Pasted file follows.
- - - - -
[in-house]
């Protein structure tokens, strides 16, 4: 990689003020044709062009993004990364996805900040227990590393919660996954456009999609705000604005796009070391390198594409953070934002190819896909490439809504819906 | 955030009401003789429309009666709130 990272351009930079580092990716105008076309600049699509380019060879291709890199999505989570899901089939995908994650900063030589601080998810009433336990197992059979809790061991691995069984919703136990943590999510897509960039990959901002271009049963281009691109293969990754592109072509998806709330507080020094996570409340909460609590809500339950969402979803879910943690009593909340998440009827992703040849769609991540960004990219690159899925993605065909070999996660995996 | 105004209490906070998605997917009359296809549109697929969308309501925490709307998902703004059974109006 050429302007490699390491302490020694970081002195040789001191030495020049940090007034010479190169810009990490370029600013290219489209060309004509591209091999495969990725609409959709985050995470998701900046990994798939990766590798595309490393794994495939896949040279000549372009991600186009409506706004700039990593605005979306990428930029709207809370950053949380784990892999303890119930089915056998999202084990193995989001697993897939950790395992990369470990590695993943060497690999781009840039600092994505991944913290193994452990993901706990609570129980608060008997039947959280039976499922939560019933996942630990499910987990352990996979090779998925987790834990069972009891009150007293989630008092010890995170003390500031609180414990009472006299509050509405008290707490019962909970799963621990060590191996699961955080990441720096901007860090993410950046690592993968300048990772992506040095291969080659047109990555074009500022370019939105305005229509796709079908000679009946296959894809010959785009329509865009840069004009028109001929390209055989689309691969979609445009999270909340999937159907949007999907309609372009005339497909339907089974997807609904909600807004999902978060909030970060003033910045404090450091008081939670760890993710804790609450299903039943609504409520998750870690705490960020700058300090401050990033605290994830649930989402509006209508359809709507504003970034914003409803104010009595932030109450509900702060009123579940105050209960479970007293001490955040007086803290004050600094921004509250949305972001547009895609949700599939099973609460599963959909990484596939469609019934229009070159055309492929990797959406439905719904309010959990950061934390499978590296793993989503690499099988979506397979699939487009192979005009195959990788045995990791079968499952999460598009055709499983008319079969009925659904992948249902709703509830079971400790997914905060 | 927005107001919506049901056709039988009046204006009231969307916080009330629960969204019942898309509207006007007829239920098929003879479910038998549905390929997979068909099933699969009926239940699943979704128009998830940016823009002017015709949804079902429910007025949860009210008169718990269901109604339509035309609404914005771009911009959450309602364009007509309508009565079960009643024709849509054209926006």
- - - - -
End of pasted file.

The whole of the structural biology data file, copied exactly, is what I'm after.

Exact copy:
[in-house]
């Protein structure tokens, strides 16, 4: 990689003020044709062009993004990364996805900040227990590393919660996954456009999609705000604005796009070391390198594409953070934002190819896909490439809504819906 | 955030009401003789429309009666709130 990272351009930079580092990716105008076309600049699509380019060879291709890199999505989570899901089939995908994650900063030589601080998810009433336990197992059979809790061991691995069984919703136990943590999510897509960039990959901002271009049963281009691109293969990754592109072509998806709330507080020094996570409340909460609590809500339950969402979803879910943690009593909340998440009827992703040849769609991540960004990219690159899925993605065909070999996660995996 | 105004209490906070998605997917009359296809549109697929969308309501925490709307998902703004059974109006 050429302007490699390491302490020694970081002195040789001191030495020049940090007034010479190169810009990490370029600013290219489209060309004509591209091999495969990725609409959709985050995470998701900046990994798939990766590798595309490393794994495939896949040279000549372009991600186009409506706004700039990593605005979306990428930029709207809370950053949380784990892999303890119930089915056998999202084990193995989001697993897939950790395992990369470990590695993943060497690999781009840039600092994505991944913290193994452990993901706990609570129980608060008997039947959280039976499922939560019933996942630990499910987990352990996979090779998925987790834990069972009891009150007293989630008092010890995170003390500031609180414990009472006299509050509405008290707490019962909970799963621990060590191996699961955080990441720096901007860090993410950046690592993968300048990772992506040095291969080659047109990555074009500022370019939105305005229509796709079908000679009946296959894809010959785009329509865009840069004009028109001929390209055989689309691969979609445009999270909340999937159907949007999907309609372009005339497909339907089974997807609904909600807004999902978060909030970060003033910045404090450091008081939670760890993710804790609450299903039943609504409520998750870690705490960020700058300090401050990033605290994830649930989402509006209508359809709507504003970034914003409803104010009595932030109450509900702060009123579940105050209960479970007293001490955040007086803290004050600094921004509250949305972001547009895609949700599939099973609460599963959909990484596939469609019934229009070159055309492929990797959406439905719904309010959990950061934390499978590296793993989503690499099988979506397979699939487009192979005009195959990788045995990791079968499952999460598009055709499983008319079969009925659904992948249902709703509830079971400790997914905060 | 927005107001919506049901056709039988009046204006009231969307916080009330629960969204019942898309509207006007007829239920098929003879479910038998549905390929997979068909099933699969009926239940699943979704128009998830940016823009002017015709949804079902429910007025949860009210008169718990269901109604339509035309609404914005771009911009959450309602364009007509309508009565079960009643024709849509054209926006």